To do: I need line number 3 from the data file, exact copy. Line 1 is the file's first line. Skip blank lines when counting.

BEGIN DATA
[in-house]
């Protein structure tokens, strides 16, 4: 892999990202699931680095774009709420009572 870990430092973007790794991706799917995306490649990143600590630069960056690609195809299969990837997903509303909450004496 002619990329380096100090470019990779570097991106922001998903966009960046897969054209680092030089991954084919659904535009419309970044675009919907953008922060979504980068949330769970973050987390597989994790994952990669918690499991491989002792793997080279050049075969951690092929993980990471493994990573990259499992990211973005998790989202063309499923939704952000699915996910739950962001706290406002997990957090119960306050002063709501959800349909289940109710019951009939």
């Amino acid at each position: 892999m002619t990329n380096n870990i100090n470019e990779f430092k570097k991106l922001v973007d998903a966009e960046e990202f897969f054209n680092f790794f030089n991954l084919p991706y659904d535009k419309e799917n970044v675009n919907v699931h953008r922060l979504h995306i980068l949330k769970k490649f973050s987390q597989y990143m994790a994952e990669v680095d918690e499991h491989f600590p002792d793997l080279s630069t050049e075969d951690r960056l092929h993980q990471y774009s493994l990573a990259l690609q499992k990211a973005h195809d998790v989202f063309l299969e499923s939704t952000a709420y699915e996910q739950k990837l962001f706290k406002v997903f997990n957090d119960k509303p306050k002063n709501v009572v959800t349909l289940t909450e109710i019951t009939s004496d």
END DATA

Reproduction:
């Amino acid at each position: 892999m002619t990329n380096n870990i100090n470019e990779f430092k570097k991106l922001v973007d998903a966009e960046e990202f897969f054209n680092f790794f030089n991954l084919p991706y659904d535009k419309e799917n970044v675009n919907v699931h953008r922060l979504h995306i980068l949330k769970k490649f973050s987390q597989y990143m994790a994952e990669v680095d918690e499991h491989f600590p002792d793997l080279s630069t050049e075969d951690r960056l092929h993980q990471y774009s493994l990573a990259l690609q499992k990211a973005h195809d998790v989202f063309l299969e499923s939704t952000a709420y699915e996910q739950k990837l962001f706290k406002v997903f997990n957090d119960k509303p306050k002063n709501v009572v959800t349909l289940t909450e109710i019951t009939s004496d």